By Teachers, For Teachers
It seems cliché to write about gratitude and optimism when I’ve been a pessimist for most of my life. It wasn’t until I reached adulthood that I realized the effect that negative thinking can have on a person’s overall well-being. I think maybe that’s why I found researching mindfulness, gratitude, and positivity so intriguing. Throughout my years of research, I’ve come to the notion that being grateful and staying positive can have a real impact on your mental health. In my search for optimism, I’ve learned many things. For instance, the more optimistic you are and savor each moment, the more satisfied you are with your life. Also, having a sense of purpose makes you not only feel more successful, but actually makes you more successful. In fact, when you’re more optimistic, it’s easier to achieve your goals and create a more satisfying, happier life.
If these practices can benefit me in adulthood, then imagine what they can do for an adolescent when started young. If you take all of the research on gratitude and positivity, you will see the evidence that can transform today’s students. Struggling students will be able to learn how to cope better and have less stress, while pessimistic students will learn how to be more positive, which can help to increase the likelihood of a having a more successful life.
Here are a few teaching strategies that can help foster a more appreciative, optimistic outlook in students.
It’s been well documented that positive thinking contributes to a person’s overall well-being. Invariably, studies have found the most effective way to enhance well-being is to share positive experiences through writing. The University of California Berkeley conducted a study of about 600 8-11 year olds. The goal was for students to write three good things for one week in a journal. The study found that students not only reported feeling happier after writing, but they were still happier up to three months later compared to those who wrote in a journal daily.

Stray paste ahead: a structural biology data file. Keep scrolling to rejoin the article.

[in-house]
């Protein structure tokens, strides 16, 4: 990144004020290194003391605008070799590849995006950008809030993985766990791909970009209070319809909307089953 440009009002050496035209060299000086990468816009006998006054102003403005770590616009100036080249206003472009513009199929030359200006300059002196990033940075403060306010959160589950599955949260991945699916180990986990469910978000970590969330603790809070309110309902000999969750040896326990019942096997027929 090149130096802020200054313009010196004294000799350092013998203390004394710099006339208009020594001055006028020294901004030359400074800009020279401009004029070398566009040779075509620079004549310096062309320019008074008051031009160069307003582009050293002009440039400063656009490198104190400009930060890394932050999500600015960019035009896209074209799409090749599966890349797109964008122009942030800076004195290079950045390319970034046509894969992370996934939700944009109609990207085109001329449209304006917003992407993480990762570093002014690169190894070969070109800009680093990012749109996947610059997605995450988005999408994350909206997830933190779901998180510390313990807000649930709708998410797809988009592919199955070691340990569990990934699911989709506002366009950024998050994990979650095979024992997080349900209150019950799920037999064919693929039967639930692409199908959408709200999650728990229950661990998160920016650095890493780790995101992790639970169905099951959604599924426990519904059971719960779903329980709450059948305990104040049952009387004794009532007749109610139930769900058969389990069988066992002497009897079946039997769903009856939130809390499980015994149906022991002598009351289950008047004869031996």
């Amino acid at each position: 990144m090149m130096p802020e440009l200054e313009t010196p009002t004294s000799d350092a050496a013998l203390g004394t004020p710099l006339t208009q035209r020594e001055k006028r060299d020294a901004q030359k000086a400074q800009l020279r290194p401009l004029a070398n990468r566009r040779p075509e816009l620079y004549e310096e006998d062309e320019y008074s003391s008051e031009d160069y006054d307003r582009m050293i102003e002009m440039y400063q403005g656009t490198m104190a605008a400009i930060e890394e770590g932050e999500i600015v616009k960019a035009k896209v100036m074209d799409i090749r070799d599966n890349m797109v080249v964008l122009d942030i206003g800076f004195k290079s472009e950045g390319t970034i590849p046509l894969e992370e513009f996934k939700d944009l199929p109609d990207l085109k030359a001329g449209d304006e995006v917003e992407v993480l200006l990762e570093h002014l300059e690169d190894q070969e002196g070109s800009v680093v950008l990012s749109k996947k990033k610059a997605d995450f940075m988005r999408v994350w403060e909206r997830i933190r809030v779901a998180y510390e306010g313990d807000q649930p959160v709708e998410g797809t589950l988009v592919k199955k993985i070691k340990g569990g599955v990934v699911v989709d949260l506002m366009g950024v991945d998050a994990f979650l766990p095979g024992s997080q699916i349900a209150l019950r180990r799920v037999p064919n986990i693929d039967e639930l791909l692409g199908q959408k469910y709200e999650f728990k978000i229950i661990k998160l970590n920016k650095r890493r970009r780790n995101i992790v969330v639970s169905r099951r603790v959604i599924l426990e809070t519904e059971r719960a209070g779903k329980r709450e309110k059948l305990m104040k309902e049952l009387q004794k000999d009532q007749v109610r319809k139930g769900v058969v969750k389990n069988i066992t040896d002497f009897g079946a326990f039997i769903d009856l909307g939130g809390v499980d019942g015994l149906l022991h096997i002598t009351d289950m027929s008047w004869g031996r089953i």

To help set the tone of positivity in your classroom, have students write down three positive things that happen to them each day. The students’ goal is to not only figure out what these three things are, but to also think about how they did it and why it happened to them. Encourage students to really think deeply about these things, then ask them to share what they’ve come up with. Sharing with peers is a great way to reinforce positive thinking.
Savoring a moment or even a memory has been known to reduce stress as well as boost optimism. The idea behind savoring is to let a pleasurable experience linger for as long as you can. When you take the time to prolong a positive experience and really take it all in, you’ll be happier, so say experts.
There are a few ways that you can do this. The first way is to savor a past moment. Ask students to take a moment and think about a time where they were really happy. What were they doing? How did they feel at that moment? Talk about how they can go back to the moment at any time by just thinking about it and thinking about how they felt that day (reminiscing). Another way to savor is to appreciate the moment that you are in. For example, students can concentrate on the meaning of the activity they are currently doing in class by practicing mindfulness. Lastly, students can savor their future through positive anticipation. They can think about what they want to happen in the future.